Respiratory medicine specialists have welcome the announcement that ivacaftor (Kalydeco) will be subsidised on the PBS for children aged 12-24 months with cystic fibrosis (CF) from 1 August.
The drug is currently subsidised for about 280 patients over two years of age who have a G551D mutation or other class III gating mutations in the cystic fibrosis transmembrane conductance regulator (CFTR) gene.
The extension of the listing will give an additional five to ten children a year access to the treatment that would otherwise cost $300,000 a year.
Speaking at the official announcement Dr David Armstrong, Head of Paediatric Cystic Fibrosis Services at Monash Children’s Hospital, Melbourne, said it was good news for children who until recently faced a bleak future with CF and long periods of hospitalisation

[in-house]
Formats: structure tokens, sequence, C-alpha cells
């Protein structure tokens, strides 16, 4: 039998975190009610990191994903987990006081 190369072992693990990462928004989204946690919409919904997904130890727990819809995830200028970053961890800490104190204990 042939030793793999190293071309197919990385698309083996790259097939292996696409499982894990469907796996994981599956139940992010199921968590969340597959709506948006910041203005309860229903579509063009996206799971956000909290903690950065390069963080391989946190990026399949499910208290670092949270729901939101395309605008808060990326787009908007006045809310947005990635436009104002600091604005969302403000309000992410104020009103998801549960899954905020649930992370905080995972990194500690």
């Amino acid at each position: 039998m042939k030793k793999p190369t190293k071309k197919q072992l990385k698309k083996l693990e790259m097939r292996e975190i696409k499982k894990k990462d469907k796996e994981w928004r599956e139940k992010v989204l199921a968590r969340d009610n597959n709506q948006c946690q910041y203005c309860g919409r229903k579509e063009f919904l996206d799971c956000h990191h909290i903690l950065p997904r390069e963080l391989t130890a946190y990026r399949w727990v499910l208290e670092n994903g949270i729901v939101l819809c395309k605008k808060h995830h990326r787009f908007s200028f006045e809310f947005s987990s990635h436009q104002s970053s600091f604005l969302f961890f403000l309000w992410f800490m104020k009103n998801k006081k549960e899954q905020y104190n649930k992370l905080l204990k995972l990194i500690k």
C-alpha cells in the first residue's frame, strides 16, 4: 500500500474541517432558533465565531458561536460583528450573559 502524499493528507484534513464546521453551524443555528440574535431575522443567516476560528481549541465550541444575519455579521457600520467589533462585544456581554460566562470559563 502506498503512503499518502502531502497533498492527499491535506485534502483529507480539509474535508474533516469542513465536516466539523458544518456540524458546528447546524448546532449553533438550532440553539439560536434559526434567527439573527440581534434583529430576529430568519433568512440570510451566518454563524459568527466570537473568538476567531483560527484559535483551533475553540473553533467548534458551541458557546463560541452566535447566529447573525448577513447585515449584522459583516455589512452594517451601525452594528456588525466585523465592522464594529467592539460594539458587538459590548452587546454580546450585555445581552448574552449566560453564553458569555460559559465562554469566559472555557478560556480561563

“As a clinician involved in cystic fibrosis over the last 25 years I can say that the use of these medications for patients has been literally, has been literally life changing,” he said
[And] we do indeed look forward to further advances in this type of therapy as we’ve heard as the triple combinations come down the line. So a very exciting time for us all in the cystic fibrosis role,” he added.
Nettie Burke, CEO of Cystic Fibrosis Australia said there were now drug therapies for about 50% of people with CF, but there was still a way to go with triple combination therapy sand with widening the PBS listing age criteria to allow young children to access treatment such as lumacaftor/ivacaftor (Orkambi)